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Science of Climate Change online class starting next week on Coursera

Filed under: — david @ 14 October 2013

Maybe you remember the rollout a few years ago of Open Climate 101, a massive open online class (MOOC) that was served sort of free-range from a computer at the University of Chicago. Now the class has been entirely redone as Global Warming: The Science of Climate Change within the far slicker Coursera platform. Beginning on October 21, the class is free and runs for 8 weeks. The videos have been reshot in a short and punchy (2-10 minute) format, for example here (8:13). These seem like they will be easier to watch than traditional 45-minute lectures from a classroom. It’s based on, and will show you how to play with, all-new on-line computer models, including extensive new browsing systems for global climate records and model results from the new AR5 climate model archive, an ice sheet model you can clobber with slugs of CO2 as it evolves, and more. Come and watch the train wreck join the fun! More »

What ocean heating reveals about global warming

Filed under: — stefan @ 25 September 2013

The heat content of the oceans is growing and growing.  That means that the greenhouse effect has not taken a pause and the cold sun is not noticeably slowing global warming.

NOAA posts regularly updated measurements of the amount of heat stored in the bulk of the oceans.  For the upper 2000 m (deeper than that not much happens) it looks like this:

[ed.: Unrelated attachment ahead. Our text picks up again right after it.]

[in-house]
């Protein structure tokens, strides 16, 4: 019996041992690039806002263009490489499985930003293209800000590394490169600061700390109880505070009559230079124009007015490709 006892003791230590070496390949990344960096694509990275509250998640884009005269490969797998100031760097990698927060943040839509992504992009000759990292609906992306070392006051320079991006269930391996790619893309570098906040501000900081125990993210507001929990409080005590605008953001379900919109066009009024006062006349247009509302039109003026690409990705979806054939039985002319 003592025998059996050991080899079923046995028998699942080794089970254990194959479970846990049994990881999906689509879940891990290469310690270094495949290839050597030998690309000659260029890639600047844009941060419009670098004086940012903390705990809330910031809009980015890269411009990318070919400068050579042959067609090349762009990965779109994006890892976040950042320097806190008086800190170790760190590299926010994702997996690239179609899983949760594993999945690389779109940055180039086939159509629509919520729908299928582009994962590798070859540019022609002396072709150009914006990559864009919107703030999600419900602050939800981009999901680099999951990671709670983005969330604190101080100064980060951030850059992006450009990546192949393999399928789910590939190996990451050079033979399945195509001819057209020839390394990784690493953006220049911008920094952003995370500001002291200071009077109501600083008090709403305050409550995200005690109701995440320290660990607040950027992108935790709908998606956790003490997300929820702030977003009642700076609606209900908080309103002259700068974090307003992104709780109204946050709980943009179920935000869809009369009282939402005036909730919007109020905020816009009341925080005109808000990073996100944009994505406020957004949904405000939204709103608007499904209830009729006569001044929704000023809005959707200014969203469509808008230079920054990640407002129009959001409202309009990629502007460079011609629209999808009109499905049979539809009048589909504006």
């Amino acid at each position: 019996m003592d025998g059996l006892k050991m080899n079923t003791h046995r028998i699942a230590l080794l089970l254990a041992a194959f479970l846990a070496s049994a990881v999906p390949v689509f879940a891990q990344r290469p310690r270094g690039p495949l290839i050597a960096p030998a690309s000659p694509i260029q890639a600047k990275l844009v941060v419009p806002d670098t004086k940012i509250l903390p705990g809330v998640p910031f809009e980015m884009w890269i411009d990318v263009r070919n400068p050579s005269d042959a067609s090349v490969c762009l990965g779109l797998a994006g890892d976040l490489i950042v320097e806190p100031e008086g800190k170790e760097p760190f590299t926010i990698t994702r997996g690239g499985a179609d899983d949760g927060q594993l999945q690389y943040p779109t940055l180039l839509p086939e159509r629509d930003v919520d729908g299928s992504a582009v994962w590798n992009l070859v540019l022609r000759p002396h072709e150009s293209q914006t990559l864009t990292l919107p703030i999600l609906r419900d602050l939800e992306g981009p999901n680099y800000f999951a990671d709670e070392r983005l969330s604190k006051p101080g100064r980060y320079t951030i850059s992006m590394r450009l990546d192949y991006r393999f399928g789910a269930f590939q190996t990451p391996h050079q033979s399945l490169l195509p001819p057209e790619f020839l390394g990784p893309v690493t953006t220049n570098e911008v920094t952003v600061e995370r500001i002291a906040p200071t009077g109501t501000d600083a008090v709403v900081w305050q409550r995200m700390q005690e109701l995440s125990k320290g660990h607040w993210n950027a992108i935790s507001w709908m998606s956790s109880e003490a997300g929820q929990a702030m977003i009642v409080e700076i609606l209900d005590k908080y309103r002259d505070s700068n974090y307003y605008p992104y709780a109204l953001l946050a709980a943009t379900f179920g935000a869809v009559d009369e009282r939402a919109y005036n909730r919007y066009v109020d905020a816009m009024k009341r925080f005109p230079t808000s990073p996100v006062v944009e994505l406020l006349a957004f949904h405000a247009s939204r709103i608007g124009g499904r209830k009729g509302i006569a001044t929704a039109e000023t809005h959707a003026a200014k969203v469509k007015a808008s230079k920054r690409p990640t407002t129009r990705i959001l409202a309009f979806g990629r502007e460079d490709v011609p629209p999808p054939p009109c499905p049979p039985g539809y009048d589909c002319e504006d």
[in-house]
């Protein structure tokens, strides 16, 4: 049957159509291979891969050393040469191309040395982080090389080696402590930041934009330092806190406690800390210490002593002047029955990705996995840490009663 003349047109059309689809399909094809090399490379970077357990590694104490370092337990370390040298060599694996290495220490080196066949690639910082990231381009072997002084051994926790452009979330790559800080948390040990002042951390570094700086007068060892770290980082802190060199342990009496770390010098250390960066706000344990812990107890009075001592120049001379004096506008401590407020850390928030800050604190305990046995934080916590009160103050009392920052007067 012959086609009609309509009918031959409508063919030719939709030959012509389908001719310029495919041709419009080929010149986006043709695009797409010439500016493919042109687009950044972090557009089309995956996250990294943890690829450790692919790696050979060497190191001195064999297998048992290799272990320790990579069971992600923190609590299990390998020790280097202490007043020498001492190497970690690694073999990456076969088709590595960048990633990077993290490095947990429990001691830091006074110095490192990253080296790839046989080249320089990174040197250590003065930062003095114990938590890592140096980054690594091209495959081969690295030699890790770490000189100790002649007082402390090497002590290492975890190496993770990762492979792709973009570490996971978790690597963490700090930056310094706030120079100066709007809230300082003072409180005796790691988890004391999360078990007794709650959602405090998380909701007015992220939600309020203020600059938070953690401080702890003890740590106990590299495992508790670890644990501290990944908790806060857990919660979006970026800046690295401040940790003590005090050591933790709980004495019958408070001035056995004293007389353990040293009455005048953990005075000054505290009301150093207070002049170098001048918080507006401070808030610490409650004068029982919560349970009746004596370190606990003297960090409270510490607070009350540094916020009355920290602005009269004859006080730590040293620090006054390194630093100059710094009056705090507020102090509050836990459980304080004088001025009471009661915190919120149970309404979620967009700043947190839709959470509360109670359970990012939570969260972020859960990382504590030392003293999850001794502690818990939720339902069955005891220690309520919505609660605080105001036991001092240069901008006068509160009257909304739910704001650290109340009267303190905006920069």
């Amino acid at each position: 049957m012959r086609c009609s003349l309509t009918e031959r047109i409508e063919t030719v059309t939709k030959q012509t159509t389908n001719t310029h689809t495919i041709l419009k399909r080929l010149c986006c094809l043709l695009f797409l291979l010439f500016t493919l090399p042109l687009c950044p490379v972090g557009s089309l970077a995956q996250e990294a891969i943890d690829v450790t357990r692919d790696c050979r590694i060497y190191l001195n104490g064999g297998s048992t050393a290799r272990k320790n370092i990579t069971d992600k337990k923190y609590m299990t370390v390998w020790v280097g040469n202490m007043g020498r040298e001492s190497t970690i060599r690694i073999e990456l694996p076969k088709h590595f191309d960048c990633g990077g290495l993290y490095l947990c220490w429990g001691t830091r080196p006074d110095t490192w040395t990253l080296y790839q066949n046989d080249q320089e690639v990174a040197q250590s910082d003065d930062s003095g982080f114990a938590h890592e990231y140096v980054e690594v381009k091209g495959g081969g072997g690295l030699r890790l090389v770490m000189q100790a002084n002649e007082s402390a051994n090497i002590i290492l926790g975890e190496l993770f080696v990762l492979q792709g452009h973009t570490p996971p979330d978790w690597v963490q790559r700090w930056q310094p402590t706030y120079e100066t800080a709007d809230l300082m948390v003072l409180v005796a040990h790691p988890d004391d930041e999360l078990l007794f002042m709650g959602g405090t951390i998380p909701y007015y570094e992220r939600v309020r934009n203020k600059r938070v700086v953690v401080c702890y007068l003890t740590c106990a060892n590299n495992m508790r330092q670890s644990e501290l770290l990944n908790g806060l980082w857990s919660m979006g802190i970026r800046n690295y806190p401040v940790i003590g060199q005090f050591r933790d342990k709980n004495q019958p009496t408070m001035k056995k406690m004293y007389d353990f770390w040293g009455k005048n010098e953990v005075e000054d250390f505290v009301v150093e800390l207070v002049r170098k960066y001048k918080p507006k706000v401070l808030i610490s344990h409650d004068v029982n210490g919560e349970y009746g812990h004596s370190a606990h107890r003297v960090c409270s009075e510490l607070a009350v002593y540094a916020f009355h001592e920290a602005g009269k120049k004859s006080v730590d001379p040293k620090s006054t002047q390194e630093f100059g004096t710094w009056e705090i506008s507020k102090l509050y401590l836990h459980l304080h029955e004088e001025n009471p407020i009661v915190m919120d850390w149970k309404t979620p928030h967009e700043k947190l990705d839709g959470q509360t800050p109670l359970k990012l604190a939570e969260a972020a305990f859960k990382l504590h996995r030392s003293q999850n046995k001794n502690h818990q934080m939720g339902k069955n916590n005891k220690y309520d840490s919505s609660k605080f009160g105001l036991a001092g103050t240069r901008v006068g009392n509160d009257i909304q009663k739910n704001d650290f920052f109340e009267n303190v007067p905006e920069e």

heat_content2000m

Change in the heat content in the upper 2000 m of the world’s oceans. Source: NOAA


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AGU Chapman Conference on Climate Science Communication

Filed under: — gavin @ 8 July 2013

A couple of weeks ago, there was a small conference on Climate Science communication run by the AGU. Both Mike and I attended, but it was very notable that it wasn’t just scientists attending – there were also entertainers, psychologists, film-makers and historians. There were a lot of quite diverse perspectives and many discussions about the what’s, why’s and how’s of climate science communication.

There were a couple of notable features: the conference had a lively twitter hashtag (#climatechapman), and almost the entire proceedings were webcast live (schedule). The video from this has now been posted on YouTube in more bite-sized chunks.

While our own presentations (Mike here and Gavin here) are available, it is worth watching the presentations from people you might not have heard of, as well as a few from more established people. We’ll embed a few here, but please point out some of the other ones of interest in the comments.
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A new experiment with science publication

A while ago, I received a request to publish a paper on a post that I had written here on RealClimate, exposing the flaws in the analysis of Humlum et al., (2011).

Instead of writing a comment to one paper, however, I thought it might be useful to collect a sample of papers that I found unconvincing (usual suspects), and that have had a fairly high public profile.